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Are restaurant shutdowns effective at slowing the spread of the coronavirus? Experts debate before Baltimore judge.

Is Baltimore’s restaurant shutdown an effective means of controlling the spread of the coronavirus? Or is it the death knell for the city’s eateries, one that will drive diners to Baltimore County for good?

Lawyers for the city and a Maryland trade group debated that question on the first day of a hearing that was ostensibly about Baltimore’s ban on in-person dining but touched on everything from how the coronavirus is spread to hospital capacities to unemployment rates.

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Proceedings were held via Zoom, as courts remain closed for the pandemic. They will continue via teleconference Thursday at 1 p.m.

The hearing comes three weeks after a decision by Baltimore Circuit Court Judge Lawrence P. Fletcher-Hill last month to allow the city’s ban on in-person dining to stand.

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In doing so, Fletcher-Hill denied a request from the Restaurant Association of Maryland to issue a temporary restraining order on the ban. The trade group also made requests in Montgomery and Prince George’s counties; judges in both jurisdictions denied those requests.

Witnesses called by the Restaurant Association of Maryland argued that the city’s dining ban and lockdown measures like it were causing irreparable economic and psychological harm. They added that the restaurant shutdown, which went into effect in December, had not reduced the number of COVID-19 cases in Baltimore.

“I don’t see any evidence that this has been an effective policy,” said Jayanta Bhattacharya, a professor of medicine and economist with Stanford University, who pointed to the rise in coronavirus cases in Baltimore in recent weeks. He argued that lockdowns, while causing significant psychological and economic damage, are an ineffective means of stopping transmission, in part because people will continue to gather in private homes. “The kinds of gatherings that happen in restaurants, you don’t eliminate them … you just displace where they happen.” More effective measures, he said, would include symptom checks and widespread vaccinations.

Experts testifying on the city’s behalf agreed that coronavirus cases are at record-high numbers. Tom Inglesby, director of the Johns Hopkins Center for Health Security and a top adviser to Maryland Republican Gov. Larry Hogan, warned that the United States is at the “most dangerous” time of the pandemic “by far.” The situation could worsen with the arrival of a new, more contagious variant of the coronavirus. “Even without the new variant, the United States is in a very bad place,” he said.

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Unlike Bhattacharya, Inglesby spoke in favor of Democratic Mayor Brandon Scott’s decision to shut down restaurants, which he called an “important and correct step” to lower the number of deaths from the coronavirus.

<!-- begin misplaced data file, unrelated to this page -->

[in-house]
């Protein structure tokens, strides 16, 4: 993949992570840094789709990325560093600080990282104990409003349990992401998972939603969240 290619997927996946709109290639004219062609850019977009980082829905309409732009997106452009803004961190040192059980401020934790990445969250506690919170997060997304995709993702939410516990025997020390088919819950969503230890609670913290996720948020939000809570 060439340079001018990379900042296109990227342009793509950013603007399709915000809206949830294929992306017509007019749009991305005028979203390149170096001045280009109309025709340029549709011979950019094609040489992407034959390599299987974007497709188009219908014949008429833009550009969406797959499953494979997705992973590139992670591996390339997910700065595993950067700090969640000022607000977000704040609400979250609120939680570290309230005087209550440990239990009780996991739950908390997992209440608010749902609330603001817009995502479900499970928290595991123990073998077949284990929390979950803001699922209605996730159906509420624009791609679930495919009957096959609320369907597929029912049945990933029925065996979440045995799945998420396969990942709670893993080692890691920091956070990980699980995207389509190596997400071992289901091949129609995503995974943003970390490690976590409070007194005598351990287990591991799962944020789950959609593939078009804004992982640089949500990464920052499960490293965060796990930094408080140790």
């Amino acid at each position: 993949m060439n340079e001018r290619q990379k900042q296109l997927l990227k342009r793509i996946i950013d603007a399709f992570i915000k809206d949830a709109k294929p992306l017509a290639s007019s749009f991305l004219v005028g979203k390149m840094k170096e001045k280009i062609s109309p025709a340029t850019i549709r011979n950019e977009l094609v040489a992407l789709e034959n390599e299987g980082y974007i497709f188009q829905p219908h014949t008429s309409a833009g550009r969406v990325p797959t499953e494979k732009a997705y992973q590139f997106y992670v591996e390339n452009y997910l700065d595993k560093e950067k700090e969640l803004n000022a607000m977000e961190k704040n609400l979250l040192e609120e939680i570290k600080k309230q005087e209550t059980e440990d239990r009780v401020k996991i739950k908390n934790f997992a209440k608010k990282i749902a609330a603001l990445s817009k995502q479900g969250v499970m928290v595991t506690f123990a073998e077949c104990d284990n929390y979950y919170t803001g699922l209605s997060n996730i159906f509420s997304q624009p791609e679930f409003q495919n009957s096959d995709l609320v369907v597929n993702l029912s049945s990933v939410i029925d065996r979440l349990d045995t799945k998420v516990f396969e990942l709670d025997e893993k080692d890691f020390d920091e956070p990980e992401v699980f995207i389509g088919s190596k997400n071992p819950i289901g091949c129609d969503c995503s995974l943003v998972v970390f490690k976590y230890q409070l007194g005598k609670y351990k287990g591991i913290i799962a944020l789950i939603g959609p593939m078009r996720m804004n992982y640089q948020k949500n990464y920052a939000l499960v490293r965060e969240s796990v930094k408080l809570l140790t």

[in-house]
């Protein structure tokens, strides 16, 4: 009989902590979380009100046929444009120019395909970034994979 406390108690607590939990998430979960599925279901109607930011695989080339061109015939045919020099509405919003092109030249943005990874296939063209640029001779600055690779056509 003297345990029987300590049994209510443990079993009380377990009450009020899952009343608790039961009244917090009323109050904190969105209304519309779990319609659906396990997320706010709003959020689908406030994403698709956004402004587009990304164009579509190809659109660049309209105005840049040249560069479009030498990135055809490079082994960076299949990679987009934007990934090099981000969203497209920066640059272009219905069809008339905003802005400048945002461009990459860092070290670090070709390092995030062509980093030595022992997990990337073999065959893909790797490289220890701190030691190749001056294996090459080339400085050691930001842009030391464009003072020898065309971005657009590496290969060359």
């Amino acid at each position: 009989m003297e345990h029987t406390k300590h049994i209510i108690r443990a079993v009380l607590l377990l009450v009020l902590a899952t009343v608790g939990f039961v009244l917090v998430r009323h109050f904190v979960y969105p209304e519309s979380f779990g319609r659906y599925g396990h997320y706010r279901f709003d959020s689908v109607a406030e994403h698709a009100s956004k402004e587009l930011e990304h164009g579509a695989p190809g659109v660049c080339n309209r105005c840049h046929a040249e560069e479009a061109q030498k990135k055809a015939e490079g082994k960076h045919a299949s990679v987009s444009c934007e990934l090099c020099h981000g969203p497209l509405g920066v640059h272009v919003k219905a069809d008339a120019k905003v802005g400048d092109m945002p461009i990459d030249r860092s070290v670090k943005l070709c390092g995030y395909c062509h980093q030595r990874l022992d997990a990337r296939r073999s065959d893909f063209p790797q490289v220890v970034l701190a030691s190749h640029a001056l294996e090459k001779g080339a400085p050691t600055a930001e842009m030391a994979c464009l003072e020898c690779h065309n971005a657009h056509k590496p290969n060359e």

The reason, he said, is that in-person dining remains a high-risk behavior for the transmission of the coronavirus, one frequently associated with COVID-19 outbreaks around the world. Though outdoor dining remains a safer option than eating inside, he expressed concern that measures taken to warm al-fresco diners in these colder months will limit ventilation.

To illustrate the hardships faced by city restaurants, Michelle Mtimet, the lawyer for the Restaurant Association of Maryland, also called to the Zoom stand Ashish Alfred, chef and owner of Duck Duck Goose in Fells Point and Montgomery County. He detailed some of his business’ recent financial struggles, saying that with carryout-only his business in Baltimore now is operating at a loss. He’s staying open only to keep staff employed.

Like many business owners, Alfred said he’s received a limited amount of financial support from local and federal sources. A $40,000 PPP loan covered just around five weeks of operating expenses. The city provided a $5,000 grant. “I don’t believe I’m making a sacrifice [to help the greater good],” he said. “I believe that the city is sacrificing me.”

Alfred also described some of the measures his staff have taken to maintain safety at his restaurants, including issuing contact tracing forms to guests and sanitizing tables between use.

But Inglesby suggested that even the most careful restaurateur may be limited in their ability to prevent the spread of the virus. For example, while individual businesses may take precautions such as checking guest temperatures at the door, those aren’t an effective means of detecting the virus, since not all patients will develop fever and other carriers of the disease may be pre-symptomatic.

Under questioning from Mtimet Inglesby warned: “I don’t have any hope that we will completely contain COVID anytime soon” — only that the death toll could be reduced.

Hogan has limited restaurants across the state to 50% capacity indoors, while allowing individual jurisdictions to impose tighter controls. Restaurants in neighboring Baltimore County are permitted to serve at half capacity.

Alfred expressed concern that the difference will have lasting repercussions for his business as diners become more accustomed to heading to Baltimore County for meals. “It’s already hard to get people to come to the city,” he said.

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